• Extras will cost you. Kennel rates typically only include boarding, feeding, and potty breaks. If you want your dog to have one-on-one playtime, special treats, or walks, you'll have to pay extra for it. 

  • Dogs must be okay with kennels. Obviously, dog kennels are not a good choice for dogs who are fearful of kennels

  • Dog fights may happen. Although most kennels train their staff to spot tension between dogs, altercations between dogs can and do happen from time to time.

Boarding might not be an option if your dog:

  • isn't spayed or neutered

  • is behind on their shots

  • doesn't get along with other dogs

  • has separation or isolation anxiety

  • doesn't do well in kennels or crates

  • is afraid of loud noises or other dogs

  • requires regular medical attention

  • has mobility issues

  • is immunocompromised


woman standing in doorway in front of dog

Pros and cons of dog sitters

More and more people are turning to local dog sitters to solve their pet care problems. With dog sitters, there are no pick-up or drop-off times, the hours are flexible, and they can give your pet the undivided attention they crave. But hiring a dog sitter might not be the right choice for your pet.

Below are some things to keep in mind when determining whether or not to hire a dog sitter.

Pros

  • One-on-one care. Unlike dog kennel staff who must tend to many dogs at once, a dog sitter can dedicate 100% of their time to your pet. 

  • Pets stay at home. Dog sitters allow dogs to stay in the place they love, surrounded by all their toys and creature comforts. Home-based care is especially beneficial for dogs with anxiety that's triggered by new places.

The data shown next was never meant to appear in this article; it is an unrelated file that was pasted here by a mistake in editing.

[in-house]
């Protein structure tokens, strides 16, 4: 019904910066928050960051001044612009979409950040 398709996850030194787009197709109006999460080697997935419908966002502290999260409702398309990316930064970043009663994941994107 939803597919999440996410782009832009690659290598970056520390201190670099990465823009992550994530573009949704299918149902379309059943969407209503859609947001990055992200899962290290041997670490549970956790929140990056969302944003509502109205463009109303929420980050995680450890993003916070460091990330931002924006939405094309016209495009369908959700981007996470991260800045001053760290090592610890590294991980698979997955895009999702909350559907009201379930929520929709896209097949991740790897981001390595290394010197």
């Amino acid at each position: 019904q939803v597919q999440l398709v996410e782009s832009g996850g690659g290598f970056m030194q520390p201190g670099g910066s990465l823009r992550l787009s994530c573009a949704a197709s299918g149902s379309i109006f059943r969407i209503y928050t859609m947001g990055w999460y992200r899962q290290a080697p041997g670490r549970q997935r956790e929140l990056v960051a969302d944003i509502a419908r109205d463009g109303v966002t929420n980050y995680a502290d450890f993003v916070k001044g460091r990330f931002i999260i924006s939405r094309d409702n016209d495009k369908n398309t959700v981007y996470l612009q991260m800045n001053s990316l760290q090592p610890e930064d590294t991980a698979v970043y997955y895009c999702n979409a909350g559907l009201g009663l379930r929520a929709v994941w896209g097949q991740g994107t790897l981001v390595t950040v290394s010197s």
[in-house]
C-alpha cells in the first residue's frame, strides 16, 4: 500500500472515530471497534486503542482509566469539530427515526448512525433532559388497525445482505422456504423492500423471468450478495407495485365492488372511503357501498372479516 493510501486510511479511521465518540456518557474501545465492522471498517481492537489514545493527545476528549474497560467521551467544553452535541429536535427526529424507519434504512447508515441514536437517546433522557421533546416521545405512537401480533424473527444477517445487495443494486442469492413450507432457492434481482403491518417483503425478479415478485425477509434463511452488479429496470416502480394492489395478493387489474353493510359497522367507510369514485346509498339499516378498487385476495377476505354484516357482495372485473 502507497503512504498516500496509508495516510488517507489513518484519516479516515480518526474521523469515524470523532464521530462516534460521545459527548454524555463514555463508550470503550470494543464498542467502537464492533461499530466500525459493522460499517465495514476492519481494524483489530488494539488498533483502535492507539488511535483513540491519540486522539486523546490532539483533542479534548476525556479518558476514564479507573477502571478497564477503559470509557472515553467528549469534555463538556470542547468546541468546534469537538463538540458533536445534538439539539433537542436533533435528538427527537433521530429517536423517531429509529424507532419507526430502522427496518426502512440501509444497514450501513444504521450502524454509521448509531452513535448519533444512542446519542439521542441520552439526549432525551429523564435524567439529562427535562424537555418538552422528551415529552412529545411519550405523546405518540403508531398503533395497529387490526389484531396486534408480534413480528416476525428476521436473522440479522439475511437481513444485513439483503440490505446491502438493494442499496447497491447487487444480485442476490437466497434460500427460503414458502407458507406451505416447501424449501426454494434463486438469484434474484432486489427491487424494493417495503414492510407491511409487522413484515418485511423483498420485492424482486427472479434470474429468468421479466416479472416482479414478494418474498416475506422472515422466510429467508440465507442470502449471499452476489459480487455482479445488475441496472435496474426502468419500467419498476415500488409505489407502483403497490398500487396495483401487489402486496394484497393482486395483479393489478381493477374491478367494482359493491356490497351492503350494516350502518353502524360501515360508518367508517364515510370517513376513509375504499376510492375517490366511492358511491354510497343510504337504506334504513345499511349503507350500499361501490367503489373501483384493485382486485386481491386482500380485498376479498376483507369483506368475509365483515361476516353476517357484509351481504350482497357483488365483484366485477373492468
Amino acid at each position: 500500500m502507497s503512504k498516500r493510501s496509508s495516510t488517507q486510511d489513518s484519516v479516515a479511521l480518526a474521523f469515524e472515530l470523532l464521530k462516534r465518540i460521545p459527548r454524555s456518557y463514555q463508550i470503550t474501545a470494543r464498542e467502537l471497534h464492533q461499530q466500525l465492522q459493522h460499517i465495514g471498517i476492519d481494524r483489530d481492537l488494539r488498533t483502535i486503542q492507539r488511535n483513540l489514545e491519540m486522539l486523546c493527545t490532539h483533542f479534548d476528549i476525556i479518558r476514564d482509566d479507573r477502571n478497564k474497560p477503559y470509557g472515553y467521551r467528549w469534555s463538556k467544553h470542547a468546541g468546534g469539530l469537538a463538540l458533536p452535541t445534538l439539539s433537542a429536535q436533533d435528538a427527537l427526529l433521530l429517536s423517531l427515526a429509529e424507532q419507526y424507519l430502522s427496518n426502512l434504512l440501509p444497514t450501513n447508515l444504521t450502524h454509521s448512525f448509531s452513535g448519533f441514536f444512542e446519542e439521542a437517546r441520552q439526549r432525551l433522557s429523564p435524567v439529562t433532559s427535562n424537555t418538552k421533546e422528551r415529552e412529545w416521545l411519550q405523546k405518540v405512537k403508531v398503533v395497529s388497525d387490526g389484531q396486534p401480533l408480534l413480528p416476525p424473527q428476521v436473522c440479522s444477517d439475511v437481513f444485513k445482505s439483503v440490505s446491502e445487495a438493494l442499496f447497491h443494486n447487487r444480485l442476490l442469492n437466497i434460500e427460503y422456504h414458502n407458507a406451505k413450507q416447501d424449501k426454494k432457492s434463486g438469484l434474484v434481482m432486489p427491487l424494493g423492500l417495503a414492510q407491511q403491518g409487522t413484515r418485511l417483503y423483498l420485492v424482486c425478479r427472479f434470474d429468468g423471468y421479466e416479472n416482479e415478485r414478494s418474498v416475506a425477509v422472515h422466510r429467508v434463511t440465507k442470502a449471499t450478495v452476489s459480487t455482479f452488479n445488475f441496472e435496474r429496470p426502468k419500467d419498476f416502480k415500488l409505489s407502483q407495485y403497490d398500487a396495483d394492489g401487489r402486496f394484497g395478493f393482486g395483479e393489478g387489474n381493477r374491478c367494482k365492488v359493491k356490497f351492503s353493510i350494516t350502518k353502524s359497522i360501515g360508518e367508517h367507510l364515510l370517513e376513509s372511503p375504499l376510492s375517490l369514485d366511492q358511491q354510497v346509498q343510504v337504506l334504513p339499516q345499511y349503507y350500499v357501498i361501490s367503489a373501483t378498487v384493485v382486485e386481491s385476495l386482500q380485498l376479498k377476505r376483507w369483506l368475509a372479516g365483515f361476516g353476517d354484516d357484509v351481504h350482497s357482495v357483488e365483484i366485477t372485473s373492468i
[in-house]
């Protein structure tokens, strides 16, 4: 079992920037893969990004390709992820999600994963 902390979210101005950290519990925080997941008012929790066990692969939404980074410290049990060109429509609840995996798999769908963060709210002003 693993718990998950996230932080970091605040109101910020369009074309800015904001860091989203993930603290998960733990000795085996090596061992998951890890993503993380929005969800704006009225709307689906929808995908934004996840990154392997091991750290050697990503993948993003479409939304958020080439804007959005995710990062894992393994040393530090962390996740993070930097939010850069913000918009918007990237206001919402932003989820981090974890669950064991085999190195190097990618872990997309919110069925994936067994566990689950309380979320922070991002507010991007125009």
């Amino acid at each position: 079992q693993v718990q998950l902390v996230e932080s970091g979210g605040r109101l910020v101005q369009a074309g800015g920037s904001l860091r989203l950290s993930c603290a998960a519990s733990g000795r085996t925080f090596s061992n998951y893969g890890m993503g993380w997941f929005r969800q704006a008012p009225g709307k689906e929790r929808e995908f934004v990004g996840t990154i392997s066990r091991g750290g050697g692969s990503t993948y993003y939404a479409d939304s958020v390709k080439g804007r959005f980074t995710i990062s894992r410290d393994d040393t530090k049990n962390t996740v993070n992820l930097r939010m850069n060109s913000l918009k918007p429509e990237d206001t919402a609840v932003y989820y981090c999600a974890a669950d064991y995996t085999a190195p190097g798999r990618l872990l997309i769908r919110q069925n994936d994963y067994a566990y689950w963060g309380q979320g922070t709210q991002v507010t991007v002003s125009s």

• An option for shy and reactive dogs. Dog sitters may be an option for shy and reactive doggos who have difficulty adapting to boarding facilities. 

  • 24/7 care. Dog sitters can provide the around-the-clock care that elderly or sick dogs need. 

  • Convenience. Wag! allows you to book vetted local sitters right from your phone — no researching required! Plus, you never have to worry about coordinating pick-ups or drop-offs since sitters with Wag! will come to you. 

  • Affordable, especially if you have multiple pets. Boarding multiple pets can get pretty pricey. However, dog sitters may offer reduced rates for additional pets in the household. For instance, sitters with Wag! charge average rates starting at $39 a night for one dog, but additional pets are just $24 more per night. 

  • Regular updates. Another benefit of dog sitters is you can request regular "pupdates" about your dog. If you book through Wag!, you can use the Wag! chat feature to communicate with your sitter and receive pictures from your pet's staycay.